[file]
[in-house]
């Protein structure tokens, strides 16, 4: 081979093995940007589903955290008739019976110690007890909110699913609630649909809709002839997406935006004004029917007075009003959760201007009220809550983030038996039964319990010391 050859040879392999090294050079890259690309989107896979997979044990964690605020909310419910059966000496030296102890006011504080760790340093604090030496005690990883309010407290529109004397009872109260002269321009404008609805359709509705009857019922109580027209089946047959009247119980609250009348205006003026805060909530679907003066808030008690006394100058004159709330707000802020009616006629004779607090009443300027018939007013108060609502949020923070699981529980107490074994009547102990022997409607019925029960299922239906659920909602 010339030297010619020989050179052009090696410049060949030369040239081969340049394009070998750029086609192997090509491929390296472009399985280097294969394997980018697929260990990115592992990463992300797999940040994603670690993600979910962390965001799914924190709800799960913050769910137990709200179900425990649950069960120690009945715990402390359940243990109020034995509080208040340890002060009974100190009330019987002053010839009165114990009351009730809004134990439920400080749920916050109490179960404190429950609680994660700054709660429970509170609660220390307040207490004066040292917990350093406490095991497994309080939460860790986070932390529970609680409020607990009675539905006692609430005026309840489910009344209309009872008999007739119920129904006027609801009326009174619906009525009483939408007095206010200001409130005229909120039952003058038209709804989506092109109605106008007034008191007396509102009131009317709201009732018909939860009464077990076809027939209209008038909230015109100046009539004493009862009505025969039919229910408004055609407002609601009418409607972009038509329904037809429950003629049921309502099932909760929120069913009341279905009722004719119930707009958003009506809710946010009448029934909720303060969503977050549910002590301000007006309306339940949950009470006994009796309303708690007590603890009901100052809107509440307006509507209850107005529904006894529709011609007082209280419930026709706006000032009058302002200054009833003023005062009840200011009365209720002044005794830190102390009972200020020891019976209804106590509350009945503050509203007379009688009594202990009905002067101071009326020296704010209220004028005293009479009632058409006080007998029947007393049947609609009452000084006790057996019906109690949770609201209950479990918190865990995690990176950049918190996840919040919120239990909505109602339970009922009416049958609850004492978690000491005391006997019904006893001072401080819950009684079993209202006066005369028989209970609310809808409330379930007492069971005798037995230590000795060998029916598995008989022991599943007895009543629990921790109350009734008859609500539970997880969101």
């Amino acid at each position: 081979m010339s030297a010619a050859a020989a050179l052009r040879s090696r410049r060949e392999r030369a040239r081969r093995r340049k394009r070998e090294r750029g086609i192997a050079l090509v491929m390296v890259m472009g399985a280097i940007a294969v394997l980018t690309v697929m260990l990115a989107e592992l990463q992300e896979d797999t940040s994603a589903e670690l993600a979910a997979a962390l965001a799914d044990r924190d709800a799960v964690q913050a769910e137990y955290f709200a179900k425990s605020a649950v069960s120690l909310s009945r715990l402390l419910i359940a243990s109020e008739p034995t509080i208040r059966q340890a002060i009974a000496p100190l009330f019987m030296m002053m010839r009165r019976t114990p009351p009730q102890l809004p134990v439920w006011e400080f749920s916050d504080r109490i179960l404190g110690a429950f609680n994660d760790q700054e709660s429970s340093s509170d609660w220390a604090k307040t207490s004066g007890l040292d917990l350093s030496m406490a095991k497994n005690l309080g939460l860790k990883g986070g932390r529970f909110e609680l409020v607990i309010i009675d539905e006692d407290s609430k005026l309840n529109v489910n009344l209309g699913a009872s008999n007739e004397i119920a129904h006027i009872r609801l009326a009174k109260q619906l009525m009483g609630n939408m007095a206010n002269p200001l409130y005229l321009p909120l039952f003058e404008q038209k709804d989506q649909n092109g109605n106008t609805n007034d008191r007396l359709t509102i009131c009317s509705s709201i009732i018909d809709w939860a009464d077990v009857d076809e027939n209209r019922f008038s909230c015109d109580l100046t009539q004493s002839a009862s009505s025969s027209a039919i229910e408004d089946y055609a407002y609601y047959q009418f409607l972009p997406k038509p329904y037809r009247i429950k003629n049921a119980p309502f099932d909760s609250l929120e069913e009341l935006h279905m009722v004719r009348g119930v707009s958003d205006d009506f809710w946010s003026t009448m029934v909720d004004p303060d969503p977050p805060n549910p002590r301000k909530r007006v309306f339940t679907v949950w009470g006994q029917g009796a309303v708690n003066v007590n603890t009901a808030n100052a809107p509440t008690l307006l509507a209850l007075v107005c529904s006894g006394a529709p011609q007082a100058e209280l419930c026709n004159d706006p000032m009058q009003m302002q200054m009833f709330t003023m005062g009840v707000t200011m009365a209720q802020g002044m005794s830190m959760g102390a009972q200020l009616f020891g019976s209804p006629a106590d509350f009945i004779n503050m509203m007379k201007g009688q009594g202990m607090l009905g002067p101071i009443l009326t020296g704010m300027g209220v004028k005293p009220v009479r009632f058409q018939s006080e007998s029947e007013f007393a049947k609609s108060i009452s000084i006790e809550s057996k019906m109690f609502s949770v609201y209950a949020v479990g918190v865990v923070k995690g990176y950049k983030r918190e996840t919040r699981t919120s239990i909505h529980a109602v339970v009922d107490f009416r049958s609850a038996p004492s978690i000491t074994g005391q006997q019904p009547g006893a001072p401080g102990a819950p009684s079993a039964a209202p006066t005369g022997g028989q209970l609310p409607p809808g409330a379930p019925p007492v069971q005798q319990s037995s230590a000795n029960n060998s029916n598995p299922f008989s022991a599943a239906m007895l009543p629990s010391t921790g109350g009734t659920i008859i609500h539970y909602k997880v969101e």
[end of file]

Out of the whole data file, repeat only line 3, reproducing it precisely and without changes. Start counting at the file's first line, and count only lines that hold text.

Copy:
């Amino acid at each position: 081979m010339s030297a010619a050859a020989a050179l052009r040879s090696r410049r060949e392999r030369a040239r081969r093995r340049k394009r070998e090294r750029g086609i192997a050079l090509v491929m390296v890259m472009g399985a280097i940007a294969v394997l980018t690309v697929m260990l990115a989107e592992l990463q992300e896979d797999t940040s994603a589903e670690l993600a979910a997979a962390l965001a799914d044990r924190d709800a799960v964690q913050a769910e137990y955290f709200a179900k425990s605020a649950v069960s120690l909310s009945r715990l402390l419910i359940a243990s109020e008739p034995t509080i208040r059966q340890a002060i009974a000496p100190l009330f019987m030296m002053m010839r009165r019976t114990p009351p009730q102890l809004p134990v439920w006011e400080f749920s916050d504080r109490i179960l404190g110690a429950f609680n994660d760790q700054e709660s429970s340093s509170d609660w220390a604090k307040t207490s004066g007890l040292d917990l350093s030496m406490a095991k497994n005690l309080g939460l860790k990883g986070g932390r529970f909110e609680l409020v607990i309010i009675d539905e006692d407290s609430k005026l309840n529109v489910n009344l209309g699913a009872s008999n007739e004397i119920a129904h006027i009872r609801l009326a009174k109260q619906l009525m009483g609630n939408m007095a206010n002269p200001l409130y005229l321009p909120l039952f003058e404008q038209k709804d989506q649909n092109g109605n106008t609805n007034d008191r007396l359709t509102i009131c009317s509705s709201i009732i018909d809709w939860a009464d077990v009857d076809e027939n209209r019922f008038s909230c015109d109580l100046t009539q004493s002839a009862s009505s025969s027209a039919i229910e408004d089946y055609a407002y609601y047959q009418f409607l972009p997406k038509p329904y037809r009247i429950k003629n049921a119980p309502f099932d909760s609250l929120e069913e009341l935006h279905m009722v004719r009348g119930v707009s958003d205006d009506f809710w946010s003026t009448m029934v909720d004004p303060d969503p977050p805060n549910p002590r301000k909530r007006v309306f339940t679907v949950w009470g006994q029917g009796a309303v708690n003066v007590n603890t009901a808030n100052a809107p509440t008690l307006l509507a209850l007075v107005c529904s006894g006394a529709p011609q007082a100058e209280l419930c026709n004159d706006p000032m009058q009003m302002q200054m009833f709330t003023m005062g009840v707000t200011m009365a209720q802020g002044m005794s830190m959760g102390a009972q200020l009616f020891g019976s209804p006629a106590d509350f009945i004779n503050m509203m007379k201007g009688q009594g202990m607090l009905g002067p101071i009443l009326t020296g704010m300027g209220v004028k005293p009220v009479r009632f058409q018939s006080e007998s029947e007013f007393a049947k609609s108060i009452s000084i006790e809550s057996k019906m109690f609502s949770v609201y209950a949020v479990g918190v865990v923070k995690g990176y950049k983030r918190e996840t919040r699981t919120s239990i909505h529980a109602v339970v009922d107490f009416r049958s609850a038996p004492s978690i000491t074994g005391q006997q019904p009547g006893a001072p401080g102990a819950p009684s079993a039964a209202p006066t005369g022997g028989q209970l609310p409607p809808g409330a379930p019925p007492v069971q005798q319990s037995s230590a000795n029960n060998s029916n598995p299922f008989s022991a599943a239906m007895l009543p629990s010391t921790g109350g009734t659920i008859i609500h539970y909602k997880v969101e």